With Google dominating the digital ads market, Amazon is taking steps that could lead to the online retailer competing on the search engine's turf, anonymous sources told the Wall Street Journal.
Amazon's new advertising system will start on the retailer's website. But after the new ad system tests its legs, it could move beyond Amazon's website and pop up among content on other websites.
Functioning much like Google's AdWords, the new advertising platform would draw users back to the retailer's inventory and storefronts housed on Amazon's website. To help it launch quickly, Amazon's new advertising platform would allow marketing agencies to buy in bulk.
Amazon's newest ad platform, said to be called "Amazon Sponsored Links," will use data collected from customer browsing and purchasing habits to customize the ads it displays for each individual, which gives it an edge over Facebook and Google. As the United States' largest online retailer, Amazon is poised to make relevant plays for consumer attention and dollars.
With Google claiming a roughly 31.5 percent share of global ad revenue, Amazon will have a lot of ground to cover to compete with the search engine company. Google's ads draw in roughly $50 billion annually, while Amazon takes in around $1 billion.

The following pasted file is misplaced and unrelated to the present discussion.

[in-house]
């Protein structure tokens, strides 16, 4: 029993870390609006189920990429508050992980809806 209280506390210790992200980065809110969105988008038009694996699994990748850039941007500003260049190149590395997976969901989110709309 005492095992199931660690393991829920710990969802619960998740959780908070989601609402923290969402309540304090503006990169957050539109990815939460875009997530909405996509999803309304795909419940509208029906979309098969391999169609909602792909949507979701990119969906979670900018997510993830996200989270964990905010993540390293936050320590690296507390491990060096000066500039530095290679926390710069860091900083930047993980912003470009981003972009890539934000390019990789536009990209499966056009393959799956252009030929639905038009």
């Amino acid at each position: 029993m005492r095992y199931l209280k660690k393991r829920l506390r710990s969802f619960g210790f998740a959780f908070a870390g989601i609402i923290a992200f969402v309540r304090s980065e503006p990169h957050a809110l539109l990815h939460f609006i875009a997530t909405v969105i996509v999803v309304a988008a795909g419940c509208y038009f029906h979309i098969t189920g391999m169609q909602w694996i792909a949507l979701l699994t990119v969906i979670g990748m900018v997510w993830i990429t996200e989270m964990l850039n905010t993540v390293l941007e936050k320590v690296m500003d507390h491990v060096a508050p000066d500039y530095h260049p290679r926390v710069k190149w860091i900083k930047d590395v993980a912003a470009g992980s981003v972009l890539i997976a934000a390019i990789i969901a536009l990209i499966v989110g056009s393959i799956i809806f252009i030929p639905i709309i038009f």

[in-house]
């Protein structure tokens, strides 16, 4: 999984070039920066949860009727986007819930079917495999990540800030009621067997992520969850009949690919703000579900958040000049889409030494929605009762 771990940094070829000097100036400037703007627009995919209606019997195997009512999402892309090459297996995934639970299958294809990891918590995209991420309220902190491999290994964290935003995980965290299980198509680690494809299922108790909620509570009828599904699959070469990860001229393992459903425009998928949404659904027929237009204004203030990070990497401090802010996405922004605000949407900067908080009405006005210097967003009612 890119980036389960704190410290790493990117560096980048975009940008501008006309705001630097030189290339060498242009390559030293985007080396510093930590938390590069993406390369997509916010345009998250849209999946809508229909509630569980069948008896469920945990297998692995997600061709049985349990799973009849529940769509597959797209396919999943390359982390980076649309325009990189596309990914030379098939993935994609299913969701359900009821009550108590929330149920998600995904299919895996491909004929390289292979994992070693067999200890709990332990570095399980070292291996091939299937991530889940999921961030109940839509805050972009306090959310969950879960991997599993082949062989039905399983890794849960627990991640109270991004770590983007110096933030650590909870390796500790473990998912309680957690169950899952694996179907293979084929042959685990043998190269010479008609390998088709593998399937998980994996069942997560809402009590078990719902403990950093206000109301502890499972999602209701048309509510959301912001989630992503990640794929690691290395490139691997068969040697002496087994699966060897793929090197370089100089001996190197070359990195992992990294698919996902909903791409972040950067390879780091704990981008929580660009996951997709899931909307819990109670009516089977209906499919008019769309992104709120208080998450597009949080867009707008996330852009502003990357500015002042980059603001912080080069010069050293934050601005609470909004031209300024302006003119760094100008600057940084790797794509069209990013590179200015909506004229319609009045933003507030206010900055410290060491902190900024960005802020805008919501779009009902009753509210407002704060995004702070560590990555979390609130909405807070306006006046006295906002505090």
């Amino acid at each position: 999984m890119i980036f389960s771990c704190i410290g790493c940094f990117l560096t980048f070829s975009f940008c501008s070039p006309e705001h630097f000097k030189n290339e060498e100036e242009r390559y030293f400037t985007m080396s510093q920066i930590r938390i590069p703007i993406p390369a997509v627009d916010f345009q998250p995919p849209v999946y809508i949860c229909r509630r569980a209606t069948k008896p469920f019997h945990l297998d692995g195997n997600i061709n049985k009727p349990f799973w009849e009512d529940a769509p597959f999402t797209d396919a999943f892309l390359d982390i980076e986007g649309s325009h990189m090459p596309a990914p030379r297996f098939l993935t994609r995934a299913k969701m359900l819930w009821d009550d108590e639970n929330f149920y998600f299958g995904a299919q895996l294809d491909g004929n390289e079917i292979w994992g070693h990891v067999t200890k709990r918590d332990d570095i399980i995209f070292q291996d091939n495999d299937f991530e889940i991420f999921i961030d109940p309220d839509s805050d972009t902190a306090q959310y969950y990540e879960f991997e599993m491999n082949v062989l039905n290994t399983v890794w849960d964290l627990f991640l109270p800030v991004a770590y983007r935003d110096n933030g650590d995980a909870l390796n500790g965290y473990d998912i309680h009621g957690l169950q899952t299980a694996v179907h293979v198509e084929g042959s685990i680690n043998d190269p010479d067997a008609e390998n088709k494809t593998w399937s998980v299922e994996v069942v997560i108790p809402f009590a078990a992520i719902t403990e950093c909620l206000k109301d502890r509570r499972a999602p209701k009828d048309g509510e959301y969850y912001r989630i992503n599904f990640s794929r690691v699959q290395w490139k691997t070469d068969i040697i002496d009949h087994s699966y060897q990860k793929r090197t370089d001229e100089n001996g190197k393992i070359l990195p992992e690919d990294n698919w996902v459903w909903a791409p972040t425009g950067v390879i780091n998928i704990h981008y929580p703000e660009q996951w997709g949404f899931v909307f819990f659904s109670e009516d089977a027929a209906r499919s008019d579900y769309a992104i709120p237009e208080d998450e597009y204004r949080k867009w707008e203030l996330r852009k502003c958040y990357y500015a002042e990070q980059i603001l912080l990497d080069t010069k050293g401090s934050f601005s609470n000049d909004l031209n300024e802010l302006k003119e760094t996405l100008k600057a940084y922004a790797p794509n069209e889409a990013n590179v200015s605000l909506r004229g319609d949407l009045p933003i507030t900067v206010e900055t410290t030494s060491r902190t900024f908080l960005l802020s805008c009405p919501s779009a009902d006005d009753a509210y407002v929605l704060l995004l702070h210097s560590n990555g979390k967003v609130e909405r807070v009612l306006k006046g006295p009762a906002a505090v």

Google's portion of ad dollars is followed by Facebook's 7.79 percent share and Microsoft's 2.54 percent slice of the global pie. Thus far in 2014, Amazon's portion of the world's digital ad revenue was 0.75 percent.
Back in July, Facebook expanded its approach to drawing in ad dollars by introducing its "Buy" button. Facebook's Buy button is a form of direct-response advertising that offers the social media company a chance to reap large rewards if the site's users become comfortable with buying third-party products and services through the feature.
Ralph Dangelmaier, CEO of BlueSnap, said Facebook's Buy button could fall flat with every country, except the U.S.
Payment systems that are popular in the U.S., such as PayPal and Visa, aren't available or as well-received in other parts of the world, Dangelmaier reasoned. Approximately 15 percent of Latin America's population has credit cards, making the Buy button useless to roughly 85 percent of the region's citizens, said Dangelmaier.
"The Buy button will appeal to a certain group of people," said Dangelmaier. "It's going to have a double-edged sword. It will work well for Americans, but if you're in Chile or South Africa or China, it's probably going to be a turnoff. That's just part of an American company not understanding the differences."